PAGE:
Well, it seems that if you give your state legislators incentive in the form of a pay raise, they will easily meet their budget deadline. Following that, of course, minority members will mail out angry missives about how terrible a budget it is.
As with most state budgets, this one satisfied no one completely. As with most recent state budgets, it contained a bucketload of legislative proposals from the governor. A significant and unanticipated dip in revenues made this year’s budget especially challenging.
The legislature fought back against the governor’s proposed cuts to state aid for cities, towns, and villages. This was a bipartisan effort that was critical at a time when the budget also made the property tax cap permanent. Cutting state aid while capping the property tax would have forced many of our local towns and villages to cut key services and forgo infrastructure repair. Luckily, those cuts did not happen.
The budget increased school aid, although not yet to the level required by the Campaign for Fiscal Equity lawsuit. It codified certain provisions of the Affordable Care Act, eliminated cash bail for misdemeanors and nonviolent offenses, expedited the trial process, and banned single-use plastic bags starting in March 2020. The budget provided funds to help local governments pay for early voting. It fully funded the Jose R. Peralta DREAM Act and expanded eligibility for free tuition to public colleges. Although upstate senators complained bitterly about the amount of money going to New York City’s MTA, the 2019-20 budget also included money to fund upstate transportation.
Some provisions did not make the cut. Pulled for further discussion were public financing of elections, legalization of recreational marijuana, and the Climate and Community Protection Act.
So nobody’s entirely thrilled with the budget, although it could have been far worse. The process itself is certainly not great. Although most states use the same sort of executive-based budgeting that we use, New York is one of only four states not to have a legislative fiscal office at all. New York gets good grades for its consensus revenue forecasting but poor marks for transparency when it comes to such things as performance measures, the data that tell us whether a program is working and worth the expense. Twenty-one states now have biennial budgeting, but New York is mired in the same old annual fight. And as former Assemblyman Richard Brodsky has pointed out, allowing a powerful executive to pack legislative proposals into a budget may seem perfectly fine when you agree with the proposals, but beware the consequences when you do not.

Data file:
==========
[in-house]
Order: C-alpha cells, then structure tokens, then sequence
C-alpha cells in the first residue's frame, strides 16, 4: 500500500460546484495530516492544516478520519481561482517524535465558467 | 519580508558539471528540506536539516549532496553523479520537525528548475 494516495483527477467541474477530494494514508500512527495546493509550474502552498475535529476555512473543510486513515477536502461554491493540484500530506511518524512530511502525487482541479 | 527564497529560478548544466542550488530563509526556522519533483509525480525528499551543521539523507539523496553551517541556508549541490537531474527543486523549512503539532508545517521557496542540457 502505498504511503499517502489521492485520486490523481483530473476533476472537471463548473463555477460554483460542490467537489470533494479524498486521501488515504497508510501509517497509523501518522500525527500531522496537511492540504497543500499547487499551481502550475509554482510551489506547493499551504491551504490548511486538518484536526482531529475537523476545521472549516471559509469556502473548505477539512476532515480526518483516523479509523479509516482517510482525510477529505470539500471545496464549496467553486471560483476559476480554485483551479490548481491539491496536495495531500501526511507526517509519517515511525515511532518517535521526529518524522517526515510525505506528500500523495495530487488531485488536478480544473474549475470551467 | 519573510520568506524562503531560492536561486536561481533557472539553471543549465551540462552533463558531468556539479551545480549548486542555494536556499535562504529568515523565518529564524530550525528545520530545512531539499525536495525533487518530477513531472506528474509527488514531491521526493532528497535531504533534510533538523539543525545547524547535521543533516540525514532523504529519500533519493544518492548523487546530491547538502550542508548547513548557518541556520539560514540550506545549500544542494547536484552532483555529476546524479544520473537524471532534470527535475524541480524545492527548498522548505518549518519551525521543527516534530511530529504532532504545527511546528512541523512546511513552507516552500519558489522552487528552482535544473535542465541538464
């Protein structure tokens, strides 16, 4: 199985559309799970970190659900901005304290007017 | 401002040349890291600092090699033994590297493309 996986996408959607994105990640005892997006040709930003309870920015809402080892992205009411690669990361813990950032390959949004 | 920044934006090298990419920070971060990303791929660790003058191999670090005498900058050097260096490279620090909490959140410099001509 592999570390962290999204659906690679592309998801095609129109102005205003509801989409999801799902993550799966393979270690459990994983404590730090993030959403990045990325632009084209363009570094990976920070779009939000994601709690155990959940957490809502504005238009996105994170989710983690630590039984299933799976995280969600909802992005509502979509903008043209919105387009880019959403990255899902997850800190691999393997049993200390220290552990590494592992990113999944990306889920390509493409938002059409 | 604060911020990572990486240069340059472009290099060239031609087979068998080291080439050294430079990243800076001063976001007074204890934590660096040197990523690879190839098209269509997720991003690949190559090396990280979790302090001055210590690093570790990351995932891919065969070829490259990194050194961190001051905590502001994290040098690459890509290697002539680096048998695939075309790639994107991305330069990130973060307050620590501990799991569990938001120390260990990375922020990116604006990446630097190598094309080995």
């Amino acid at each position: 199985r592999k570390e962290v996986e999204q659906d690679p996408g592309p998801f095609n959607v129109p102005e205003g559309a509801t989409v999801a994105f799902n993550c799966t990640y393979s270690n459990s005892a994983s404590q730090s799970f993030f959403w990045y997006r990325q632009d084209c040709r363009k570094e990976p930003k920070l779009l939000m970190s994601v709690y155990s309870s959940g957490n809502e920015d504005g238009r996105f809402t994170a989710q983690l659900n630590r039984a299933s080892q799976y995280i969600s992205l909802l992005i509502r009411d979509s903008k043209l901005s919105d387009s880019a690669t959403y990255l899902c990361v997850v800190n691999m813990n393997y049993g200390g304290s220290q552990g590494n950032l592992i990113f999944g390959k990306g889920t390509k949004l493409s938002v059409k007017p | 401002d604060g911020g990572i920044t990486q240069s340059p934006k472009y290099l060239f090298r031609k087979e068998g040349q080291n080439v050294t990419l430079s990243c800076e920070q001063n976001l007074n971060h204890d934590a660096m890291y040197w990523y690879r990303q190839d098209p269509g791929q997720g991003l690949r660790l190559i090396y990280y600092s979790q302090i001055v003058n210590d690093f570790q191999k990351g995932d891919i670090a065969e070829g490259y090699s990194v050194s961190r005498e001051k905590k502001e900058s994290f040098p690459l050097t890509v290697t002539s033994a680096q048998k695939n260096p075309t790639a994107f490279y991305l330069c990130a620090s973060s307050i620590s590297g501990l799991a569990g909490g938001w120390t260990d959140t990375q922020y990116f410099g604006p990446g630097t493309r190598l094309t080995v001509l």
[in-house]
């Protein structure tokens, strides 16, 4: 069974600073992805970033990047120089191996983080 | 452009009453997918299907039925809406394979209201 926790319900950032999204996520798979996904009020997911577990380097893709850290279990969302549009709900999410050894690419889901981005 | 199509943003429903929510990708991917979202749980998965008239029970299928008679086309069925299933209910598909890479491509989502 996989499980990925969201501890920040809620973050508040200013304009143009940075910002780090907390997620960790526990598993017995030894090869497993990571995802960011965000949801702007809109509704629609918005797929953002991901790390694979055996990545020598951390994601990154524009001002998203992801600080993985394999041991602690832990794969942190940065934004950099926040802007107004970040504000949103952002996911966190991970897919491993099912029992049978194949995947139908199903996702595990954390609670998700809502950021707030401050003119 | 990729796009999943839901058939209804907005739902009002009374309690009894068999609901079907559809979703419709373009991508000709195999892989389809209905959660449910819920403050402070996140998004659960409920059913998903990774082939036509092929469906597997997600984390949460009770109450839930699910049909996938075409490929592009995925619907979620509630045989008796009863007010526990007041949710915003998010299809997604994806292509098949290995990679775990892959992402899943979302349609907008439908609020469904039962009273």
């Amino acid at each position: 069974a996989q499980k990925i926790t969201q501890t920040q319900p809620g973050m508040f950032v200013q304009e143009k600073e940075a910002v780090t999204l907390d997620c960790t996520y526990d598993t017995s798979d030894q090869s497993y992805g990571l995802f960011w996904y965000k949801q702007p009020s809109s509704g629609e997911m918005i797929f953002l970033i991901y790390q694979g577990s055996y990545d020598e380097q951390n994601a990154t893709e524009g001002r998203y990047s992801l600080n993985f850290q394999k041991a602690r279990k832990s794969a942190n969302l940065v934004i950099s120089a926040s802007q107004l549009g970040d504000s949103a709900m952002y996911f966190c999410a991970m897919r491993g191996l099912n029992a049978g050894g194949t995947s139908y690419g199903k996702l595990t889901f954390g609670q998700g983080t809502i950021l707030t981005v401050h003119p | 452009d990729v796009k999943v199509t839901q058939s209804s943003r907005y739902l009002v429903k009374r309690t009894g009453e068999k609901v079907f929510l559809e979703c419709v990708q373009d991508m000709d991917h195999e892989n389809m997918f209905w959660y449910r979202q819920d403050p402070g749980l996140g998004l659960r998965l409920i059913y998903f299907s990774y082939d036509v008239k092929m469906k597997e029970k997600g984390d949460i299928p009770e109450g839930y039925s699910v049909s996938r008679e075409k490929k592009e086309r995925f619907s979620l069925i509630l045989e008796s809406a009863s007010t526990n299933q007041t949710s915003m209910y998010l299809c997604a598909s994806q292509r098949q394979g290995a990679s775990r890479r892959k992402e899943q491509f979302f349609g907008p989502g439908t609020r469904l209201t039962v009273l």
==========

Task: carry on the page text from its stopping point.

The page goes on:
School boards and budgetsOn May 21, you get the one chance you have all year to vote directly on a budget. That’s the date of this year’s Annual Budget Vote and School Board Election. In addition to voting thumbs up or down on your district budget, you will select school board members to serve for the next three years. Unless you live in the City of Ithaca, you need not even be registered to vote, but you must have lived in your district for 30 days or more. If you live in the City and are unregistered with the Board of Elections or ICSD and wish to vote May 21, you must pre-register in Ithaca at the Office of the Clerk, 400 Lake Street, between 9 a.m. and 1 p.m. from now through May 7.
Before the November electionLocal candidates have filed petitions to get on the November ballot for town and ward positions. From the looks of things, the only primary elections in the county this year will happen June 25 in Danby and Enfield. That does not mean that we won’t have contested elections in November; there will be plenty of those. But only in Danby and Enfield is there more than one candidate per seat on a single ballot line.
Also in June, Dryden Democrats will hold a caucus to select town candidates for November. I’ll have more information on the primary and the caucus in next month’s column.
Kathy Zahler is Director of Communications for the Tompkins County Democratic Committee. See the committee website at tcdemocrats.org. The Republican View is published in the last edition of each month.
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